Collected in fruit in May.


    Native to:


    Smythea batanensis Cahen & Utteridge appears in other Kew resources:

    First published in Kew Bull. 73(1)-2: 6 (2018 publ. 2017)


    Kew Backbone Distributions
    The International Plant Names Index and World Checklist of Selected Plant Families 2019. Published on the Internet at http://www.ipni.org and http://apps.kew.org/wcsp/
    © Copyright 2017 World Checklist of Selected Plant Families. http://creativecommons.org/licenses/by/3.0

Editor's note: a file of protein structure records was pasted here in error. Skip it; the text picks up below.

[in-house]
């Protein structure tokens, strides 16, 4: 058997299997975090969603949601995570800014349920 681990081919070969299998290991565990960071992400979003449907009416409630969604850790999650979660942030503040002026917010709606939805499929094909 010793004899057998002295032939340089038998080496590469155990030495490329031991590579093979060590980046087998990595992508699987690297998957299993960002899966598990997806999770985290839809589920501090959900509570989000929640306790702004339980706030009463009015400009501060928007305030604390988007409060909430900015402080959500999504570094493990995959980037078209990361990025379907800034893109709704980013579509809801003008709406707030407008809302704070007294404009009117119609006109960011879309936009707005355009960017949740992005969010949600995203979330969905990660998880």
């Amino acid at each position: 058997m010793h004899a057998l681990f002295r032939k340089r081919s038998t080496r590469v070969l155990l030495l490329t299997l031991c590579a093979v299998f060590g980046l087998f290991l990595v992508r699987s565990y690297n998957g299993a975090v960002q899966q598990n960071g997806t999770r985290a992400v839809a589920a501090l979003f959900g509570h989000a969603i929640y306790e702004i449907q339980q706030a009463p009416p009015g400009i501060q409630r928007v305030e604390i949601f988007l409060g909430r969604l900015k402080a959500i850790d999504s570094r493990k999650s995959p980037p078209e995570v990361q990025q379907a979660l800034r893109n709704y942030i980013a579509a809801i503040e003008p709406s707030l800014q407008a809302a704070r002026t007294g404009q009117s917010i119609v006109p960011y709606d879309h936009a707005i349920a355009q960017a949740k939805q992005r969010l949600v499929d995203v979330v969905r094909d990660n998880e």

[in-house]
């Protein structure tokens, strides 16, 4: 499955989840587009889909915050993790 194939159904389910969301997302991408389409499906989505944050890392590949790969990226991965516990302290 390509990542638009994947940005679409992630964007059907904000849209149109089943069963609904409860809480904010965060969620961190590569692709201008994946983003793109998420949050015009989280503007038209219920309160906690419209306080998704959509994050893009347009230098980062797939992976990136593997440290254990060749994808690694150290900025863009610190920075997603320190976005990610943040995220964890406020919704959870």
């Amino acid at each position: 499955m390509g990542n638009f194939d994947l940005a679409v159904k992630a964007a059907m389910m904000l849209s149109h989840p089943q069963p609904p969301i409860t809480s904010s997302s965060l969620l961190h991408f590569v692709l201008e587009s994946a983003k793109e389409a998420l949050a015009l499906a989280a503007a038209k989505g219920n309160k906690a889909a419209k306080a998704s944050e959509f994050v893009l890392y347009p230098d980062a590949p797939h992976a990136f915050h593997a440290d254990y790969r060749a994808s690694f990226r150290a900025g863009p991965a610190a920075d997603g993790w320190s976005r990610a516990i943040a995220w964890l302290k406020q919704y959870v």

Kew Bulletin
    Kew Bulletin

    Kew Names and Taxonomic Backbone
    The International Plant Names Index and World Checklist of Selected Plant Families 2019. Published on the Internet at http://www.ipni.org and http://apps.kew.org/wcsp/
    © Copyright 2017 International Plant Names Index and World Checklist of Selected Plant Families. http://creativecommons.org/licenses/by/3.0